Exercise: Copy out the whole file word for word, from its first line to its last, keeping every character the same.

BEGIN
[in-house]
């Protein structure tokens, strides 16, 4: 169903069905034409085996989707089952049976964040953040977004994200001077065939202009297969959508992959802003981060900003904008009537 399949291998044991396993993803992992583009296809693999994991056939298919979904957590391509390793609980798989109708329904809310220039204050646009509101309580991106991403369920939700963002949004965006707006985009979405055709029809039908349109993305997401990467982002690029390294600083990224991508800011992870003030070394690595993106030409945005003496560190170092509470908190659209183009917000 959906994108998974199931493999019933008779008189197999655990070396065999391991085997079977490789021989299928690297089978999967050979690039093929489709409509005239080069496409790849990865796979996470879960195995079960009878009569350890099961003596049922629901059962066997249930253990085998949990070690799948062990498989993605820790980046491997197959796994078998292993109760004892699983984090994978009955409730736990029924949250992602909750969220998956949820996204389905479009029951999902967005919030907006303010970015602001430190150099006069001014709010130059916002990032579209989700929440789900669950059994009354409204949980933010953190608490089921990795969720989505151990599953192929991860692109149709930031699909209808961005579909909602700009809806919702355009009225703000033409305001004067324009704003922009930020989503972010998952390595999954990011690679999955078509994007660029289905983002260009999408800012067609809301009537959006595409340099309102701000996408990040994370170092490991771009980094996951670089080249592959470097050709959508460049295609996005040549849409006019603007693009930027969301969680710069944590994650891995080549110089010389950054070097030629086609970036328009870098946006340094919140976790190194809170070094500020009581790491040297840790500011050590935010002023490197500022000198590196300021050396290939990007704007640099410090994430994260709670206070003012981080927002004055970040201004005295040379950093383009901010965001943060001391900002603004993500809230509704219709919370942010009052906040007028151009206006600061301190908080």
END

[in-house]
């Protein structure tokens, strides 16, 4: 169903069905034409085996989707089952049976964040953040977004994200001077065939202009297969959508992959802003981060900003904008009537 399949291998044991396993993803992992583009296809693999994991056939298919979904957590391509390793609980798989109708329904809310220039204050646009509101309580991106991403369920939700963002949004965006707006985009979405055709029809039908349109993305997401990467982002690029390294600083990224991508800011992870003030070394690595993106030409945005003496560190170092509470908190659209183009917000 959906994108998974199931493999019933008779008189197999655990070396065999391991085997079977490789021989299928690297089978999967050979690039093929489709409509005239080069496409790849990865796979996470879960195995079960009878009569350890099961003596049922629901059962066997249930253990085998949990070690799948062990498989993605820790980046491997197959796994078998292993109760004892699983984090994978009955409730736990029924949250992602909750969220998956949820996204389905479009029951999902967005919030907006303010970015602001430190150099006069001014709010130059916002990032579209989700929440789900669950059994009354409204949980933010953190608490089921990795969720989505151990599953192929991860692109149709930031699909209808961005579909909602700009809806919702355009009225703000033409305001004067324009704003922009930020989503972010998952390595999954990011690679999955078509994007660029289905983002260009999408800012067609809301009537959006595409340099309102701000996408990040994370170092490991771009980094996951670089080249592959470097050709959508460049295609996005040549849409006019603007693009930027969301969680710069944590994650891995080549110089010389950054070097030629086609970036328009870098946006340094919140976790190194809170070094500020009581790491040297840790500011050590935010002023490197500022000198590196300021050396290939990007704007640099410090994430994260709670206070003012981080927002004055970040201004005295040379950093383009901010965001943060001391900002603004993500809230509704219709919370942010009052906040007028151009206006600061301190908080």